Legislators want to see Jones’ list of concerns
The state of the athletic facilities at the University of Hawaii - among the main criticisms cited as contributing to the departure of football coach June Jones - is expected to be addressed by lawmakers as early as next week.
After a weekend of speculation, Jones accepted yesterday the head coaching job at Southern Methodist University.
Before leaving, Jones, in a letter to friends and supporters, had listed 19 concerns that administrators had failed to address in his nine years as coach.
Sen. Norman Sakamoto and Rep. Jerry Chang, chairmen of the higher-education committees in their respective chambers, said they plan to call in administrators to discuss the concerns raised by Jones and players.
"I think if we have a high-performing administrator or coach, we need to do all we can to keep our superstars," said Sakamoto (D, Salt Lake-Foster Village).
Chang said he is most interested in seeing Jones' list of concerns.
"We know improved facilities is one of them, and hopefully we can work on that more this year," said Chang (D, Piihonua-Kaumana).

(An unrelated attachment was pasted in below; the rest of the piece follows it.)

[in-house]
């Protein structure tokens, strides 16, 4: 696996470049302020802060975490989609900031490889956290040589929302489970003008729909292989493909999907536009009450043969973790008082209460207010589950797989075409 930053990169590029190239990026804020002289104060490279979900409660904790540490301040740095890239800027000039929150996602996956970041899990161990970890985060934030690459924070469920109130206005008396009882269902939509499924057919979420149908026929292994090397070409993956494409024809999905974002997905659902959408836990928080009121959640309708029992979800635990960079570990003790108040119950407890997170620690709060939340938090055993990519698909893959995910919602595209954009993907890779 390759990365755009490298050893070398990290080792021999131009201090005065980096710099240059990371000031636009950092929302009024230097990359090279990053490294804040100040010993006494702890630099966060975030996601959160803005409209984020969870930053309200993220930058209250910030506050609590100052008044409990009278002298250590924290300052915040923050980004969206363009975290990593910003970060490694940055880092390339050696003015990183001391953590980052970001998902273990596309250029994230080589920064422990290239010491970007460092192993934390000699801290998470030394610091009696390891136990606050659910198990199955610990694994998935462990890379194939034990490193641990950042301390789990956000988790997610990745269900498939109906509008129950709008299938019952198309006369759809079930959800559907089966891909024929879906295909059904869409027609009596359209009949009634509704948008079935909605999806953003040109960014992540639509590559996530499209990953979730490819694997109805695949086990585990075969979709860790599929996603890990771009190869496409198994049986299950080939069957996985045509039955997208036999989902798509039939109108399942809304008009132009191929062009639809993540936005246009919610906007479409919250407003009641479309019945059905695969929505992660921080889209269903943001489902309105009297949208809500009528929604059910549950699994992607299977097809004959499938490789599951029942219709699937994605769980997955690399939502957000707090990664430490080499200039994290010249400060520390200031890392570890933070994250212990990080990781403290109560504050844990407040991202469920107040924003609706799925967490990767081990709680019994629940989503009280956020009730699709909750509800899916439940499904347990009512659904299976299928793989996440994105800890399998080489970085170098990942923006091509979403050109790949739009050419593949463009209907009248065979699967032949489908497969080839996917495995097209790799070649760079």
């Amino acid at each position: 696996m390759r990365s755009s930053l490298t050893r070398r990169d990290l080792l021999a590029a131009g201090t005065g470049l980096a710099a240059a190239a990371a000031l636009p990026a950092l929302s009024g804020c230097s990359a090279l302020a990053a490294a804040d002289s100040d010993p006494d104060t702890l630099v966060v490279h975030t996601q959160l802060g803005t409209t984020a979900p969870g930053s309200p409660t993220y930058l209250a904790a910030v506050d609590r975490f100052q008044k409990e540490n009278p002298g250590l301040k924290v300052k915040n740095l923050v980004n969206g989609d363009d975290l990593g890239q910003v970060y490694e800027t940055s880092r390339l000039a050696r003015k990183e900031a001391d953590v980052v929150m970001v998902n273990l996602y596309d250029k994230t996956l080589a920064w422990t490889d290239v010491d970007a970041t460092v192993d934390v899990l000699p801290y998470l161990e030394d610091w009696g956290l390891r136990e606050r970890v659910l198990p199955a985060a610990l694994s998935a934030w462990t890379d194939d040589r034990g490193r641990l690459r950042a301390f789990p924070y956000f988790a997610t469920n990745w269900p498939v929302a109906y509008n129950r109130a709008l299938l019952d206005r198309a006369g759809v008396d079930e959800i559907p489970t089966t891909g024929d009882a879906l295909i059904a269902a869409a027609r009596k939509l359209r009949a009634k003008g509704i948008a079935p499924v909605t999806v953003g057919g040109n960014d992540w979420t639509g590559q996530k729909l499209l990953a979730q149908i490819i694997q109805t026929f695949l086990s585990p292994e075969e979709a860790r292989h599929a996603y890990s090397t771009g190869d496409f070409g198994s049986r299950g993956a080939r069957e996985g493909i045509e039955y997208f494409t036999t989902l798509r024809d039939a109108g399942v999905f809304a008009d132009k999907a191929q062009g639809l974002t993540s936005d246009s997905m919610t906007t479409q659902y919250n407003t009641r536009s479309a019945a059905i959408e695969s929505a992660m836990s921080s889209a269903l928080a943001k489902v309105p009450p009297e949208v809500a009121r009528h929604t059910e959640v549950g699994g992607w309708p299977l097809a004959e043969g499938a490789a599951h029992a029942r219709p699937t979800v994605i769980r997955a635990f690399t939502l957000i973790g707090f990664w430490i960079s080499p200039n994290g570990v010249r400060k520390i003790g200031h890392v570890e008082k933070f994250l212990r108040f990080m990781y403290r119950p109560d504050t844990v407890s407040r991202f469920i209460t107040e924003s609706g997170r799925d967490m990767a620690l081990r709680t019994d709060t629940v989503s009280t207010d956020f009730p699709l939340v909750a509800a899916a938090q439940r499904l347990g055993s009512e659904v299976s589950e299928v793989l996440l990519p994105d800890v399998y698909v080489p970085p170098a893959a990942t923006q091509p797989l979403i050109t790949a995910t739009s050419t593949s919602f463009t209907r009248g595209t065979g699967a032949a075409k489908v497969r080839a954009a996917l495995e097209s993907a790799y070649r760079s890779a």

Any informational briefing before the higher-education committees would be in addition to the regular budget briefings for the university, when administrators present their financial wish lists to lawmakers for the upcoming fiscal year.
A similar informational briefing on the athletic department was held in May, after quarterback Colt Brennan complained about the poor condition of the athletic facilities, including a lack of soap in the locker rooms.
While many fans, including Gov. Linda Lingle, wished Jones well in his new job, many also expressed frustration over the university administration's failure to address Jones' long-standing concerns and then waiting until the last minute to begin contract negotiations.
Even University President David McClain apologized to fans for missteps.
"Exceptional performance deserves exceptional recognition, and your university was slow to step up," McClain said.
Frazier has born the brunt of fans' anger, but some critics also have pointed fingers at the Legislature for not addressing the needs of the university in the past.
Sakamoto noted that the priorities for the entire 10-campus university system have not always meshed with what lawmakers have felt was important.
"Sometimes we try to move things forward, but the university and the regents do have their priority system," he said.
Added Chang, "I guess (criticism) is justifiable, but when you look at the whole university system, as important as it is, has to stand in line to other priorities such as human services and health and all the safety issues."